Includes the following common shares that may be issued upon exchange of units (including vested LTIP units) held by the following persons on March 15, 2019: David Simon, Herbert Simon and other members of the MSA group (as defined in the Principal Shareholders table on page 20—26,461,548; Richard S. Sokolov—489,561; John Rulli—200,374; Steven E. Fivel—75,472; and all directors and executive officers as a group—27,226,955. Units are exchangeable either for common shares on a one-for-one basis or for cash as determined by the Company.

(2)
Includes the following restricted shares which are subject to vesting requirements: Glyn F. Aeppel—1,174; Larry C. Glasscock—1,386; Karen N. Horn, Ph.D.—1,223; Allan Hubbard—1,223; Reuben S. Leibowitz—1,305; Gary M. Rodkin—1,174; Stefan M. Selig—1,240; Daniel C. Smith, Ph.D.—1,191; J. Albert Smith, Jr.—1,305; Marta R. Stewart—1,191, and Brian J. McDade—1,553; and all directors and executive officers as a group—17,231. Includes shares acquired through the reinvestment of dividends on common shares held in the Director Deferred Compensation Plan.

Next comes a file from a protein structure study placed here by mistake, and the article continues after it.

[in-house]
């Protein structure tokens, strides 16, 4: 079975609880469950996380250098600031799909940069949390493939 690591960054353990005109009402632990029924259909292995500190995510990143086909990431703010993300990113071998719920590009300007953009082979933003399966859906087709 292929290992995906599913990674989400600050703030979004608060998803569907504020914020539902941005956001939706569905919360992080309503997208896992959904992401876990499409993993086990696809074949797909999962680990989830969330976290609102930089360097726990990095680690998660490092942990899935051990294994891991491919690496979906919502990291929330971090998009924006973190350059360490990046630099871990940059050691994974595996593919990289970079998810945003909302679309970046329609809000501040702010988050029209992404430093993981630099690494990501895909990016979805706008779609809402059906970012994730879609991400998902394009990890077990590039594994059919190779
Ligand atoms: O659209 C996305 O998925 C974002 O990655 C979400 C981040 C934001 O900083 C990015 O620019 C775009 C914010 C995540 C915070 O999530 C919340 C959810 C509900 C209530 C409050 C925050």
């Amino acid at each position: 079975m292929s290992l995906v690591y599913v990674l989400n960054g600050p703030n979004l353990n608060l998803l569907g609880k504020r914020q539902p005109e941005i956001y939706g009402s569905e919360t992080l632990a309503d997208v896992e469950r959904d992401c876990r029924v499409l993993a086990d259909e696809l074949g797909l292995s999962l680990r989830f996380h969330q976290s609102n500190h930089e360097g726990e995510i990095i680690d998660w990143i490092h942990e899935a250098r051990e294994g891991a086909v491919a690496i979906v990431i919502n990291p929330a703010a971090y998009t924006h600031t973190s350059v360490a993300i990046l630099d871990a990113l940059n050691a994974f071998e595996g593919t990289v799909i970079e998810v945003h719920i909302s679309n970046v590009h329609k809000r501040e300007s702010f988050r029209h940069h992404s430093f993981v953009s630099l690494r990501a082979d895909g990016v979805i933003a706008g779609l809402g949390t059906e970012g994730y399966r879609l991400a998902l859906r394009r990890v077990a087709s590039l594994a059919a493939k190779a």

(3)
As of December 31, 2018, the following restricted shares were held by the independent directors: Glyn F. Aeppel—2,818; Larry C. Glasscock—7,701; Karen N. Horn, Ph.D.—14,218; Allan Hubbard—8,561; Reuben S. Leibowitz—12,800; Gary M. Rodkin—3,501; Stefan M. Selig—1,726; Daniel C. Smith, Ph.D.—8,499; J. Albert Smith, Jr.—17,986; and Marta R. Stewart—1,427. These amounts do not include shares acquired from the reinvestment of dividends which are required to be reinvested in additional shares of common stock which also must be held in the Director Deferred Compensation Plan and do not include any other shares owned by the independent directors.

(4)
At March 15, 2019, there were 308,985,608 shares of common stock and 8,000 shares of Class B common stock outstanding. Upon the occurrence of certain events, shares of Class B common stock convert automatically into common shares (on a one-for-one basis). These percentages assume the exchange of units for common shares only by the applicable beneficial owner.